This story comes from the captain himself, "who was subsequently described by a well-known evangelist as 'one of the most devoted men I ever knew'" (1).

The power of Muller's prayers to achieve supernatural results was not confined to a few dramatic instances. The hand of God was evident in his life every day, especially so in his work of superintending a large orphanage. Muller himself started this institution, and from the very outset, as a matter of policy, he never publicized his needs, and he never approached individuals with requests for money. He depended solely on the provision of God. During long periods this provision was only enough to meet the needs of each day. On several occasions, the money required to furnish a meal did not arrive until meal time. But the orphans never went hungry. Nor did they ever lack any other material necessity.

Muller once observed, "This way of living brings the Lord remarkably near. He is, as it were, morning by morning inspecting our stores, that accordingly He may send help. Greater and more manifest nearness of the Lord's presence I have never had, than when after breakfast there were no means for dinner, and then the Lord provided the dinner for more than one hundred persons; or when after dinner, there were no means for the tea, and yet the Lord provided the tea; all this without one single human being having been informed about our need" (2).

If we wish to emulate Muller's success in prayer, we must uncover the secrets to his success. One obviously was his great faith, but we also find three others.

  1. His requests needed no polishing or adjusting to bring them into perfect alignment with God's will. All pleading for the welfare of the many helpless orphans under his care went straight to the compassionate heart of God. The God who heard and answered them was the same God who promised to provide for the fatherless (Psa. 10:14; 68:5; 146:9). We too could win dramatic answers to prayer if we made ourselves spokesmen for such a good cause.
  2. Early in his ministry Muller adopted a life of faith not only because he saw its practical benefits, but also because he wished to create a strong witness to the reality and goodness of God. He wanted to gain answers to prayer that would strengthen fellow believers and bring conviction to the hearts of the unconverted. Likewise, God will hear us when our root desire is to bring glory to Him.
  3. Another secret to Muller's success in prayer was perseverance. In obedience to the teaching of Christ (Luke 18:1-8), he never gave up praying for something he thought was God's will. He said, "The great point is never to give up until the answer comes. I have been praying for fifty-two years, every day, for two men, sons of a friend of my youth. They are not converted yet, but they will be! . . . The great fault of the children of God is, they do not continue in prayer; they do not go on praying; they do not persevere. If they desire anything for God's glory, they should pray until they get it" (3). He also said, "Thousands of souls have been saved in answer to the prayers of George Muller" (4).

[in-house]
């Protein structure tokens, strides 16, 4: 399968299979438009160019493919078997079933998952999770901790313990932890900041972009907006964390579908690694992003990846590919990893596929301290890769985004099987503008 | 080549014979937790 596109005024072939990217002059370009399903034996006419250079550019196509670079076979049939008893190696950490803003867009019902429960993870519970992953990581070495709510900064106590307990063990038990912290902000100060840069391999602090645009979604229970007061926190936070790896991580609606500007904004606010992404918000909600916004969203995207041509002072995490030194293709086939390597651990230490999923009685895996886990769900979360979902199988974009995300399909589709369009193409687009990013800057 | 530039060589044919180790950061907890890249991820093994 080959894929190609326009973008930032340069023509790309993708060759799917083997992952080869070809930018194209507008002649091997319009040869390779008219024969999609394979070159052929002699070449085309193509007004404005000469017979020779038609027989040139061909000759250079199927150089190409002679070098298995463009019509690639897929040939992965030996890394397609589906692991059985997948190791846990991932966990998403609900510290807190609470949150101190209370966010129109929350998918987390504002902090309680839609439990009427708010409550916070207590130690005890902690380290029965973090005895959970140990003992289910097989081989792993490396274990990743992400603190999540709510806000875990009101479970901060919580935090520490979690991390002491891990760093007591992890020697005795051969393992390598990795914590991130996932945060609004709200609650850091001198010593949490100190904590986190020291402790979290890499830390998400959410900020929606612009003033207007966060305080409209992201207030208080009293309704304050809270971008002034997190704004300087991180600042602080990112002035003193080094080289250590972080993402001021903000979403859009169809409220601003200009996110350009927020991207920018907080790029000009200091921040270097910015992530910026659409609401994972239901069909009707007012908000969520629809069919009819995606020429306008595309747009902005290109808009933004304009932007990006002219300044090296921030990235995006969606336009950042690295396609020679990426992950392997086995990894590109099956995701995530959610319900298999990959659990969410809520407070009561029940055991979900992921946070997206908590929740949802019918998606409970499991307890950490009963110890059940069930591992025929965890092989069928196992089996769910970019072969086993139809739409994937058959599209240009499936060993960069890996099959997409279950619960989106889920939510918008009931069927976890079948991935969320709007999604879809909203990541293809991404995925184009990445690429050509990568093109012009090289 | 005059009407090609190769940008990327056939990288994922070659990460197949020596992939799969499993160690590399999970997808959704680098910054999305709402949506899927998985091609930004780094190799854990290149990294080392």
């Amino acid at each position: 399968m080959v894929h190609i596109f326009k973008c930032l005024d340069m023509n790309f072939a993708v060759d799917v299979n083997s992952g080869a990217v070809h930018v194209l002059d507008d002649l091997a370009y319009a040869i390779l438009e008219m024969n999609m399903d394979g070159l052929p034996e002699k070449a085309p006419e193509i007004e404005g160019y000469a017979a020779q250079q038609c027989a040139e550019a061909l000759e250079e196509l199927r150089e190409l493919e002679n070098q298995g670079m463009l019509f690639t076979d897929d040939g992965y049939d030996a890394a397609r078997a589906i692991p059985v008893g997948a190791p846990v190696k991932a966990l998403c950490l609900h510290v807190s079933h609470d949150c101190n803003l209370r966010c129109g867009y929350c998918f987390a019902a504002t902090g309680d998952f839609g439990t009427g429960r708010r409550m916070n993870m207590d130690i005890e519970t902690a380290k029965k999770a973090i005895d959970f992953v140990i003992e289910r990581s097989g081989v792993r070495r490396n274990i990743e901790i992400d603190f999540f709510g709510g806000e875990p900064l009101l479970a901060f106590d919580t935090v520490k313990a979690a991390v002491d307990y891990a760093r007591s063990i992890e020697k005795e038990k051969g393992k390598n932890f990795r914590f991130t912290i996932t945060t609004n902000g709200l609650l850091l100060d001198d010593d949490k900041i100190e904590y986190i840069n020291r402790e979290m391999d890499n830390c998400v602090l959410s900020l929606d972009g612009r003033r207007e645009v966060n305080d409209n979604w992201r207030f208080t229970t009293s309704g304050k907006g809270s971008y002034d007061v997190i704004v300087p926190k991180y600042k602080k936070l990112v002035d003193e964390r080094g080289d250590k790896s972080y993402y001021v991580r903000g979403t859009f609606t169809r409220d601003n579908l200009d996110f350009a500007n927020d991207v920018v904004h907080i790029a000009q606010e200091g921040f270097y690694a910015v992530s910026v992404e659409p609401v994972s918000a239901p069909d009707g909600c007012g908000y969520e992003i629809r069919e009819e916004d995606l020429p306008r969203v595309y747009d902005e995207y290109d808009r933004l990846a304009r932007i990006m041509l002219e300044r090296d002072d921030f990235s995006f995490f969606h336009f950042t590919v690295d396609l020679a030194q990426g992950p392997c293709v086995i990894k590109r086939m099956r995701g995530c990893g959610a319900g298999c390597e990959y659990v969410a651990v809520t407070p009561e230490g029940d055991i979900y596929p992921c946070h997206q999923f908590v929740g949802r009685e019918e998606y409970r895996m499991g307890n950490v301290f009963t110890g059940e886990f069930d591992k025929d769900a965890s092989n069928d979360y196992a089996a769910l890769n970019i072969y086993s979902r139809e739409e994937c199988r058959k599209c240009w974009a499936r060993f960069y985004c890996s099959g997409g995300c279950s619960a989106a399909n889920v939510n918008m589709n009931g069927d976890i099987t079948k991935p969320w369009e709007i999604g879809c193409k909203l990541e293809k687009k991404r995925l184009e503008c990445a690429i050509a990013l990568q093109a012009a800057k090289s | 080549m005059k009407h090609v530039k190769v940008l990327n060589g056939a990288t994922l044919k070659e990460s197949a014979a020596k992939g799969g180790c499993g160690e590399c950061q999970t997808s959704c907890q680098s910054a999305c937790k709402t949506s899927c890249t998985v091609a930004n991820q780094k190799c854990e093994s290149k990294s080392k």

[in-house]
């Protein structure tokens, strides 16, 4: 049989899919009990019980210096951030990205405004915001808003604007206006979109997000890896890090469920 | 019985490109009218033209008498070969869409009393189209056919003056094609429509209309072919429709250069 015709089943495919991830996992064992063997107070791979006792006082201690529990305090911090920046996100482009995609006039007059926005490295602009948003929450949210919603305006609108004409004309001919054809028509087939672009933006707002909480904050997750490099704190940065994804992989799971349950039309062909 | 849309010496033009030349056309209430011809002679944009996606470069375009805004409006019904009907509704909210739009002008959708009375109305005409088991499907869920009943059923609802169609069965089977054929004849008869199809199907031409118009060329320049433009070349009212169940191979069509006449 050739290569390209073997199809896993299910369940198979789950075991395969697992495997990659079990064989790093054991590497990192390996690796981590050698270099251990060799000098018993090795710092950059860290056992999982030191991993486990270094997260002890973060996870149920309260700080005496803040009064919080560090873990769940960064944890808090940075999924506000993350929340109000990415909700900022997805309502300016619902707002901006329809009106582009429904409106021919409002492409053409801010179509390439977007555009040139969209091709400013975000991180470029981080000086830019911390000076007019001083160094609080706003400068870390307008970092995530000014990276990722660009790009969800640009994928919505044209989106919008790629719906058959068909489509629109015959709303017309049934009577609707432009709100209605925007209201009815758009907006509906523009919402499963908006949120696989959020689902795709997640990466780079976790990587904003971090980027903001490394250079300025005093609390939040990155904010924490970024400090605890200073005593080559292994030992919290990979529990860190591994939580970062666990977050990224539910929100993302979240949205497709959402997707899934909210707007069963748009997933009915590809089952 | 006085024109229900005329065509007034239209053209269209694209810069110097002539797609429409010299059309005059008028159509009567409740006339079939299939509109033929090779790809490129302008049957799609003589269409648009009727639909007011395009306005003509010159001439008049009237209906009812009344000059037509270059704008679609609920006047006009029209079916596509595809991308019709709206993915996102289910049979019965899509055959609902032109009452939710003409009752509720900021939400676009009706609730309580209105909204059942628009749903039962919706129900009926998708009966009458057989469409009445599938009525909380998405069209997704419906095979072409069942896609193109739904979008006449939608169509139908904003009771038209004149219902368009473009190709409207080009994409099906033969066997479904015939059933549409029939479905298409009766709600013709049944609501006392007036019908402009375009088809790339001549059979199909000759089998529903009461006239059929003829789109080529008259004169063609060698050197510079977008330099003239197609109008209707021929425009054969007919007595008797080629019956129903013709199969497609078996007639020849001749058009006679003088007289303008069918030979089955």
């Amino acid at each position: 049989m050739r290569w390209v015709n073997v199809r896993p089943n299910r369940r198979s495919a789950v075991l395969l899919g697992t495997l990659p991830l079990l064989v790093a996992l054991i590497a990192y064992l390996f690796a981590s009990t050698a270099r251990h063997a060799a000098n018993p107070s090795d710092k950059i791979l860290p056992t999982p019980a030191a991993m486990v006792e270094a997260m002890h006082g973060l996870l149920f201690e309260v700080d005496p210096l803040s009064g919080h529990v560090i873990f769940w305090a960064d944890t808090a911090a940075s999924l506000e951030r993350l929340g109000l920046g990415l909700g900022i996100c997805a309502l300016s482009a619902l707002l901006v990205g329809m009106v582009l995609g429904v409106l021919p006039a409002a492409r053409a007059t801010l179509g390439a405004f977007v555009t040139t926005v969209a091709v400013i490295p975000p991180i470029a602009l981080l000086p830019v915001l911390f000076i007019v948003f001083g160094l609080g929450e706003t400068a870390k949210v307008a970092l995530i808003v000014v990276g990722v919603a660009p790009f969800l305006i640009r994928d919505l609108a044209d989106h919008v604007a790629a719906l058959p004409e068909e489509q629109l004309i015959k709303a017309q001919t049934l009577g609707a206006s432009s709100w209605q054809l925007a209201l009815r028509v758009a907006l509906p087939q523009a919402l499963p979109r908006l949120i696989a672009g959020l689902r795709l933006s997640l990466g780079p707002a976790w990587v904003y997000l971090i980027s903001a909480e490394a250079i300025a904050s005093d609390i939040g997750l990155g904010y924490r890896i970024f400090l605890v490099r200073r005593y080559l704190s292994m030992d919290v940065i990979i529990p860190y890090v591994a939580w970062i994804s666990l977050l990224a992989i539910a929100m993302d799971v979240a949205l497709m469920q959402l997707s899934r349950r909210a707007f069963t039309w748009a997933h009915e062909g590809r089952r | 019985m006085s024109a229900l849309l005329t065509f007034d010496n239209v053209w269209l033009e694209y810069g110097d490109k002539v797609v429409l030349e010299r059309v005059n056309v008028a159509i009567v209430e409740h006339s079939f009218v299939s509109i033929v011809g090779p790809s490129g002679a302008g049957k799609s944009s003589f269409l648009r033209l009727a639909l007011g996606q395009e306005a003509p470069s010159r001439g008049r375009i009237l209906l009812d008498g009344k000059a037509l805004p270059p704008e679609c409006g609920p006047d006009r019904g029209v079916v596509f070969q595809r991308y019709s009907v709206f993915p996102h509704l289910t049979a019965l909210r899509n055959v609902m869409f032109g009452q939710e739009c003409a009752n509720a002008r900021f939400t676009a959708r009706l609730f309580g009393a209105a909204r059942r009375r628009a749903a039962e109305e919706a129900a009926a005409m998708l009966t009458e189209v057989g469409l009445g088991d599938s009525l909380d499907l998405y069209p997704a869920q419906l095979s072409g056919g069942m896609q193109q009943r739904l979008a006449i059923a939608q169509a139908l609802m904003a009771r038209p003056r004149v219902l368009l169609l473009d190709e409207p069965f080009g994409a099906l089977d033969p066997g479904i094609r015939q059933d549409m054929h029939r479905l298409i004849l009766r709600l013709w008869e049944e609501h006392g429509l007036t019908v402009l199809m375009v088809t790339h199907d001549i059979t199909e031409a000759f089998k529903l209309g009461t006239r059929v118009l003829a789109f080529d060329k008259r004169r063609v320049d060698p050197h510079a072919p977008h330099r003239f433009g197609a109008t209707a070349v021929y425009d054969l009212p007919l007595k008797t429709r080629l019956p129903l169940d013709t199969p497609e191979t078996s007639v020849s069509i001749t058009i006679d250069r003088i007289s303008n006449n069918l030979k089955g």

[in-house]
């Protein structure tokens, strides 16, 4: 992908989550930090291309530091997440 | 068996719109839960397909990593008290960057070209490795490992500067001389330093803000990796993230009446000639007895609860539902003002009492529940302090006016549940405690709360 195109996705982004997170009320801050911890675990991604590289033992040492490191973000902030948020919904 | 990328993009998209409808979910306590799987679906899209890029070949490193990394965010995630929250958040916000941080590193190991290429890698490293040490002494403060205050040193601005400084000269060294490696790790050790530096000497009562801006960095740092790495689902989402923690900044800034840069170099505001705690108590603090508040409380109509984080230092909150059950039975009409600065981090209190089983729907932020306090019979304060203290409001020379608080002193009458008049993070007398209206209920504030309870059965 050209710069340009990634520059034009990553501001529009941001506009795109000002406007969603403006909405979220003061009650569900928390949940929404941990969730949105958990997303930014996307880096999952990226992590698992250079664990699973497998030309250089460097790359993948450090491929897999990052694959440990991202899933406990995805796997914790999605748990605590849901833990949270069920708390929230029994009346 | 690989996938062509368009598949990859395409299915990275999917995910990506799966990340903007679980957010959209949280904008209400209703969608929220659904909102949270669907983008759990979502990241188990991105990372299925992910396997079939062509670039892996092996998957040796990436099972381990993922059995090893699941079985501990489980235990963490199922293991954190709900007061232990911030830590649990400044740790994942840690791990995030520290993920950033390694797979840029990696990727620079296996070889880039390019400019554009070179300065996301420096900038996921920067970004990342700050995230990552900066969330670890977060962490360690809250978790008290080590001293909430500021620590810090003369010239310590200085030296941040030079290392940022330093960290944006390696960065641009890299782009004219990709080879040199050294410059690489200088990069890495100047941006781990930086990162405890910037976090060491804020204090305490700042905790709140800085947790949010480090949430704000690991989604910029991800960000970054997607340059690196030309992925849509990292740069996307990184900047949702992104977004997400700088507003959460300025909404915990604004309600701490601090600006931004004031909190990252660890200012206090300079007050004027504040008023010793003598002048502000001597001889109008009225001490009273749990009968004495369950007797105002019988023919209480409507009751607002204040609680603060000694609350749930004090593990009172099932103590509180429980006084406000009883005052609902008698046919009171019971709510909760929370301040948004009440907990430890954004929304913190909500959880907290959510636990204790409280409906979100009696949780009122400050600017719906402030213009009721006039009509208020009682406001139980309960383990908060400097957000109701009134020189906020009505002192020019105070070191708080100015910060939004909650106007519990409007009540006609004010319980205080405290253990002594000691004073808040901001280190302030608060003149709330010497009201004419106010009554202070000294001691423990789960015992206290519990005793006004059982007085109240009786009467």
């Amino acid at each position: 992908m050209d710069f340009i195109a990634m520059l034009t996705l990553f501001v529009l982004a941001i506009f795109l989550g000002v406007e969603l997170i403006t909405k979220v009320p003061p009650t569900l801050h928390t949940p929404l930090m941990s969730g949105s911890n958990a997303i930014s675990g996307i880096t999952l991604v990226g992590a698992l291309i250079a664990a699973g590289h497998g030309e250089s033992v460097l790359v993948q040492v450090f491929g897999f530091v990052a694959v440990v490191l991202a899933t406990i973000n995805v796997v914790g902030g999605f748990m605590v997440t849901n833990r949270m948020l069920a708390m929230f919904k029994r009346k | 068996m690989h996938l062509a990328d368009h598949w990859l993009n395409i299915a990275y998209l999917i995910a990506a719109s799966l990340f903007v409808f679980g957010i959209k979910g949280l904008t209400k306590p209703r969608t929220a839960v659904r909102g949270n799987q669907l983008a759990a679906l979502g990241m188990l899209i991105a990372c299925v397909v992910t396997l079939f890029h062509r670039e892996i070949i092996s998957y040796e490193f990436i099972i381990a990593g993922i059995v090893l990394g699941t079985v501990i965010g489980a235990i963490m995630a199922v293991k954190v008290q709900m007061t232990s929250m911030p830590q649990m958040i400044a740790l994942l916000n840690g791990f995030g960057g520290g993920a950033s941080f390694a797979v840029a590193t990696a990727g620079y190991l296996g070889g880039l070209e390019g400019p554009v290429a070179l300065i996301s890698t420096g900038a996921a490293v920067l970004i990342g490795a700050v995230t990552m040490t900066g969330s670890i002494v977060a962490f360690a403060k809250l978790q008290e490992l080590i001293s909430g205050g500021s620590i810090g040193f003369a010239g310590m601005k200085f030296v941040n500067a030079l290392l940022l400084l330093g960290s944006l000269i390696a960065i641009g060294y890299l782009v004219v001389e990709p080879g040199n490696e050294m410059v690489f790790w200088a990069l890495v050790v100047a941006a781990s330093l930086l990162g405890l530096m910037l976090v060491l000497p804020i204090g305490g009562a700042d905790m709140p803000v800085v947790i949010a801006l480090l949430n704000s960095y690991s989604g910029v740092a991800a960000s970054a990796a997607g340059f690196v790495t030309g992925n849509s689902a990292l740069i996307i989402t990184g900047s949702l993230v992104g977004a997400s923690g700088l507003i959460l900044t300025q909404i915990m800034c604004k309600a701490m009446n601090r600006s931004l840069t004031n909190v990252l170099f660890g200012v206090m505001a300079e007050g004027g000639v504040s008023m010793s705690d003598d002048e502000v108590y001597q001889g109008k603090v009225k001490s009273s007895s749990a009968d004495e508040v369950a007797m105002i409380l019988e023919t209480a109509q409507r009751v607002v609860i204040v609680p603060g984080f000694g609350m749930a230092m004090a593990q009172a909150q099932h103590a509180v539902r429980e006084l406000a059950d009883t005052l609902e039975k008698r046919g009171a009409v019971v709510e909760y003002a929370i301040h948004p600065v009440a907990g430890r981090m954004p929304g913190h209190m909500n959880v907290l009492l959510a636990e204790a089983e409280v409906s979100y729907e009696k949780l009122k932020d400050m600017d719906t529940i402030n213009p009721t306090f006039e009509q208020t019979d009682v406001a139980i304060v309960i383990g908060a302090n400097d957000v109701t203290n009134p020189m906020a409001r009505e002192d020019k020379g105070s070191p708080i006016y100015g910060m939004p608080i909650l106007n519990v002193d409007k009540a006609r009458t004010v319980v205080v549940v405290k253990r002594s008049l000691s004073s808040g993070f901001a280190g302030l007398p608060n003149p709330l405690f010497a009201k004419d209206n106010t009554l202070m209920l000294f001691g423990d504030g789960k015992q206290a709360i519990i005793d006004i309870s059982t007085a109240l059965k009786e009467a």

Persevering Prayer


Perseverance in a prayer that engages the heart and mind is not vain repetition (Matt. 6:7-8). Indeed, for at least four reasons, God may put off answering a prayer until He sees us persevering in it.

  1. He may wish to test whether the prayer represents an earnest, deep desire. Most of our desires are so shallow that they change from day to day. Therefore, like an earthly father who declines to grant his child's request for a puppy until he is sure that the child wants the puppy enough to take care of it, God may not give us what we want until we prove that we truly want it—until we show that what we want is more than a momentary whim.
  2. He may wish to test our faith. He has promised to give us any good thing we ask for. If He does not give it immediately, we must decide whether to ask Him again. That is the test of our faith. Faith in His promise will motivate us to keep on praying. To demonstrate such faith may be the precondition of a positive answer.
  3. He may wish to strengthen our faith. Persistent prayer for a good thing is an exercise of faith that has the effect of making our faith stronger.
  4. He knows that persistent and fervent prayer for good things enlarges our appetite for them, and in consequence it also increases our gratitude when we finally receive them.

Footnotes

  1. Roger Steer, George Muller: delighted in God (Wheaton, Ill.: Harold Shaw Publishers, 1975), 243-4.
  2. Ibid., 107.
  3. Ibid., 310.
  4. Ibid.

Further Reading


This lesson appears in Ed Rickard's Primer of the Christian Life: A Detailed Map of the Pilgrim's Road, designed to serve as the textbook for a yearlong course on basic Christianity. For further information, click here.